The tumour suppressor TP53 is a master regulator of several cellular processes that collectively suppress tumorigenesis. The TP53 gene is mutated in ~50% of human cancers and these defects usually confer poor responses to therapy. The TP53 protein functions as a homo-tetrameric transcription factor, directly regulating the expression of ~500 target genes, some of them involved in cell death, cell cycling, cell senescence, DNA repair and metabolism. Originally, it was thought that the induction of apoptotic cell death was the principal mechanism by which TP53 prevents the development of tumours. However, gene targeted mice lacking the critical effectors of TP53-induced apoptosis (PUMA and NOXA) do not spontaneously develop tumours. Indeed, even mice lacking the critical mediators for TP53-induced apoptosis, G1/S cell cycle arrest and cell senescence, namely PUMA, NOXA and p21, do not spontaneously develop tumours. This suggests that TP53 must activate additional cellular responses to mediate tumour suppression. In this review, we will discuss the processes by which TP53 regulates cell death, cell cycling/cell senescence, DNA damage repair and metabolic adaptation, and place this in context of current understanding of TP53-mediated tumour suppression.
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The authors thank the members of their laboratory and the Blood Cells and Blood Cancer Division for discussions, Catherine McLean for assistance with the preparation of this review and Peter Maltezos for drafting of figures. Work by the authors was supported by fellowships and grants from the Australian National Health and Medical Research Council (NHMRC) (Program Grant GNT1113133 to AS, Research Fellowships GNT1116937 to AS, Project Grants GNT1143105 to AS, Ideas Grants GNT 2002618 and GNT2001201 to GLK), the Leukemia & Lymphoma Society of America (Specialized Center of Research [SCOR] grant no. 7015-18 to AS and GLK), Victorian Cancer Agency (MCRF Fellowship 17028 to GLK), the estate of Anthony (Toni) Redstone OAM (AS and GLK), the Craig Perkins Cancer Research Foundation (GLK), and the Dyson Bequest (GLK). Work in the laboratories of the authors was made possible through Victorian State Government Operational Infrastructure Support (OIS) and Australian Government NHMRC Independent Research Institute Infrastructure Support (IRIIS) Scheme.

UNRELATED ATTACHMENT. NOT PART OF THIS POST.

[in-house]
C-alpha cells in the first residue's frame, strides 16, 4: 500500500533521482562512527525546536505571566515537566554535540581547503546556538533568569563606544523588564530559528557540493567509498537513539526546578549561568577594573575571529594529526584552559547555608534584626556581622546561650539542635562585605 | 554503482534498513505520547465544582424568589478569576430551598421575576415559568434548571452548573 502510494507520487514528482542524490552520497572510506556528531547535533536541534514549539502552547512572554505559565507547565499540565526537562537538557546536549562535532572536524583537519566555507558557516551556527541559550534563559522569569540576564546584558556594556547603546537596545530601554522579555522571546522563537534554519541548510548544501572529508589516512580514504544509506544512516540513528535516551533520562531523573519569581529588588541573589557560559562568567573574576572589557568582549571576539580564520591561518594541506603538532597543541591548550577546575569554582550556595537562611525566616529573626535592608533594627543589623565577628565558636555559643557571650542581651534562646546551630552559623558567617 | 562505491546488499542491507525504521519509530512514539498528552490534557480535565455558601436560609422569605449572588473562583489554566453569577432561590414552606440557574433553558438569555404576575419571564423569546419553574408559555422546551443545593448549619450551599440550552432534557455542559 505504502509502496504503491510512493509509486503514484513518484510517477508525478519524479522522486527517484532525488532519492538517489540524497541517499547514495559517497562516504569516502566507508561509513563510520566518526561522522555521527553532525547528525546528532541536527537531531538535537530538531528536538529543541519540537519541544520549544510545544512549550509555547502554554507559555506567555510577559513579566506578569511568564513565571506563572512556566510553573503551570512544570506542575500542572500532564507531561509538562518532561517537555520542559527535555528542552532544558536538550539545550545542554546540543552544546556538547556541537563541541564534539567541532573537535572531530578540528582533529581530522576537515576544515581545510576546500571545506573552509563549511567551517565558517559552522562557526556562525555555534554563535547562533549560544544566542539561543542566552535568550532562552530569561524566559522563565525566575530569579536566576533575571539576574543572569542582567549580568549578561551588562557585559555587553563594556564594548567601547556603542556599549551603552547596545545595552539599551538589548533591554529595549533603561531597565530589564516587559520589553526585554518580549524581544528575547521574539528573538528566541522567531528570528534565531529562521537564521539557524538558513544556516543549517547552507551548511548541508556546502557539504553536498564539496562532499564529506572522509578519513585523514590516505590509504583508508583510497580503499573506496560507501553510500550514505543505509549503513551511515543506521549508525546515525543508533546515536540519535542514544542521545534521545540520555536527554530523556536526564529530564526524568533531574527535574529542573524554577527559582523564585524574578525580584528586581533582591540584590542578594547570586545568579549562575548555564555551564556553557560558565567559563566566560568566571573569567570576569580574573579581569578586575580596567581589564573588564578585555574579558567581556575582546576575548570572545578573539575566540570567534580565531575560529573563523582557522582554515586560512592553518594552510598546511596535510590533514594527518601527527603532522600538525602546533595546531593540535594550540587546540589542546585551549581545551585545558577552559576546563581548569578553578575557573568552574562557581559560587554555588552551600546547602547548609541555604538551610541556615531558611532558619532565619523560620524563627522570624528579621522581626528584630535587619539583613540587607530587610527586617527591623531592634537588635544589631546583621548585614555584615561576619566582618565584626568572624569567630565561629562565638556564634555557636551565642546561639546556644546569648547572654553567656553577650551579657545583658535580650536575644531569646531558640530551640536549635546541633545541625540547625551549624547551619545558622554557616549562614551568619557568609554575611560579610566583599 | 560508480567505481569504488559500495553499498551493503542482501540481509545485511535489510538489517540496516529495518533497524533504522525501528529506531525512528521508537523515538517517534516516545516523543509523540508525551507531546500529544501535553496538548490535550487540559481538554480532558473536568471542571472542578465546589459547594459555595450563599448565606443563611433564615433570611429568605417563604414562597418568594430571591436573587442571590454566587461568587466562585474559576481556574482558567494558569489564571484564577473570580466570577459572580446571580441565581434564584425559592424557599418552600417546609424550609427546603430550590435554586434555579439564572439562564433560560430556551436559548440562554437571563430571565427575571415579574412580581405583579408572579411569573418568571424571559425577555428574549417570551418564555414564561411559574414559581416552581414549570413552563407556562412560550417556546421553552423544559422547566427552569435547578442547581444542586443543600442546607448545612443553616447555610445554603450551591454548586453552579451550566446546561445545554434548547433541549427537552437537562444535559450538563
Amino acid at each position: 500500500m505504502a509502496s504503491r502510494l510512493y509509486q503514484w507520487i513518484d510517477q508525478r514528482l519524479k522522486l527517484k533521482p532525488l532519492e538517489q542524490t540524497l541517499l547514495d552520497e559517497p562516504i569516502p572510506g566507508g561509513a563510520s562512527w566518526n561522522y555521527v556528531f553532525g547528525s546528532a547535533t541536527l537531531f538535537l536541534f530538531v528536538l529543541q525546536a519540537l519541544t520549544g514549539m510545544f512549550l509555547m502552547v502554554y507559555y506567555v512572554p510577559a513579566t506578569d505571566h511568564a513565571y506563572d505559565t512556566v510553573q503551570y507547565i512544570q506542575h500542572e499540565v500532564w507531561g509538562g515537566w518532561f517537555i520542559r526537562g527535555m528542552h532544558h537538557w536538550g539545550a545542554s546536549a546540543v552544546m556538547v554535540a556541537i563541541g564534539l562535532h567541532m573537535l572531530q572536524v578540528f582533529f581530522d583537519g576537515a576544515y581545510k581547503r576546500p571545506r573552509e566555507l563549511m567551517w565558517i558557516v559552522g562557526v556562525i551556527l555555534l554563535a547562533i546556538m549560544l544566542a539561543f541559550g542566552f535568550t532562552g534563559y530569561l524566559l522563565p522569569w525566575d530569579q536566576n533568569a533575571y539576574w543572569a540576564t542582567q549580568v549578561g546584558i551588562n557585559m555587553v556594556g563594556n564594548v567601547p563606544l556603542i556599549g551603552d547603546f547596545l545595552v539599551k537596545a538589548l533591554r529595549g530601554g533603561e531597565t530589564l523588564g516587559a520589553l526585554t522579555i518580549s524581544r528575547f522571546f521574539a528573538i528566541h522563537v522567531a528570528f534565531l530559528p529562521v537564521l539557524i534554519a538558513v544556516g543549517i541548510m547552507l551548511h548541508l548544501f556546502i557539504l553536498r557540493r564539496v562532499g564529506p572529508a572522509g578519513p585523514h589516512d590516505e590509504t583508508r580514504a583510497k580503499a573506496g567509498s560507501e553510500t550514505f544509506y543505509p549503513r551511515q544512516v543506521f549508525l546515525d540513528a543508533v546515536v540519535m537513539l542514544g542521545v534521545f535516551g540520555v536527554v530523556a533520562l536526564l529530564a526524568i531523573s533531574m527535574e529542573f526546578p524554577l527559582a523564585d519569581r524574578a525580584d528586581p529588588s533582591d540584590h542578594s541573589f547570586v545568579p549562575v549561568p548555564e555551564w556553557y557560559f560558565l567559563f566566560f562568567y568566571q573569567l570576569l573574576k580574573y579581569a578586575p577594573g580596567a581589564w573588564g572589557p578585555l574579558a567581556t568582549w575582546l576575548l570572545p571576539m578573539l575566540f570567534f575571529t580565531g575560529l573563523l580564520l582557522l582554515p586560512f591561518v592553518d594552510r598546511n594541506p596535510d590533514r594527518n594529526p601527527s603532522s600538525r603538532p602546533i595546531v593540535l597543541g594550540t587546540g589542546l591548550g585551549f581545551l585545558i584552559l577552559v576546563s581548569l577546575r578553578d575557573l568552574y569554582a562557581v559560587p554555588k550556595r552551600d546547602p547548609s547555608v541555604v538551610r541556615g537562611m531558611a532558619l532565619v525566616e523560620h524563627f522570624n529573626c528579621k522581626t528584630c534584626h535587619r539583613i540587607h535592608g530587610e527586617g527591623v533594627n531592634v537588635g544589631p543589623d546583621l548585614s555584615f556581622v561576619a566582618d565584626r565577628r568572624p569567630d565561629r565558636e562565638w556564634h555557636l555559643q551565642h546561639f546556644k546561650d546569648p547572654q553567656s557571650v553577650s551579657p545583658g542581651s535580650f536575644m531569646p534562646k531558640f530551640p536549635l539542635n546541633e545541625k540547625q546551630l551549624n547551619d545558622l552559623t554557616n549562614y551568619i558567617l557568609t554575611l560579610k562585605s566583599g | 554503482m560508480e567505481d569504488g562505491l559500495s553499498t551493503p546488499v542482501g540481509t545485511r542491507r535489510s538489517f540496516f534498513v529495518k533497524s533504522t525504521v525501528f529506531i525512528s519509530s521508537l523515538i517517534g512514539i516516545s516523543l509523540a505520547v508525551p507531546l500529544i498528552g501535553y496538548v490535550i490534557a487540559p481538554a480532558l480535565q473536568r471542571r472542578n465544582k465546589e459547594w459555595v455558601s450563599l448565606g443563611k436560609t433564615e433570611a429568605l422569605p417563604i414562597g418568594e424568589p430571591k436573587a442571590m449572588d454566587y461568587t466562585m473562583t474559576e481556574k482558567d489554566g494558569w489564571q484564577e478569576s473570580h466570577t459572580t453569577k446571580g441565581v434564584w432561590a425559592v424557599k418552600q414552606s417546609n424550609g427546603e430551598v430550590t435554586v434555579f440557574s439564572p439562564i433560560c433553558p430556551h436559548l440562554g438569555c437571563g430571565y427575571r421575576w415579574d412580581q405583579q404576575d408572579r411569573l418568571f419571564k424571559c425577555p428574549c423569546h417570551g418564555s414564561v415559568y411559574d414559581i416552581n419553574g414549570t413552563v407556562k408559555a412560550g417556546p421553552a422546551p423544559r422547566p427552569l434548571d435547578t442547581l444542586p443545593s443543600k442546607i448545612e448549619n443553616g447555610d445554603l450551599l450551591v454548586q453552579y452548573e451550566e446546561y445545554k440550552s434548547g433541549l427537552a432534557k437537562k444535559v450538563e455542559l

The authors declare no competing interests.
This review article does not present new experimental results. Therefore, human and animal ethics statements are not required.
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Thomas, A.F., Kelly, G.L. & Strasser, A. Of the many cellular responses activated by TP53, which ones are critical for tumour suppression?. Cell Death Differ 29, 961–971 (2022). https://doi.org/10.1038/s41418-022-00996-z
Cell Death & Differentiation (2022)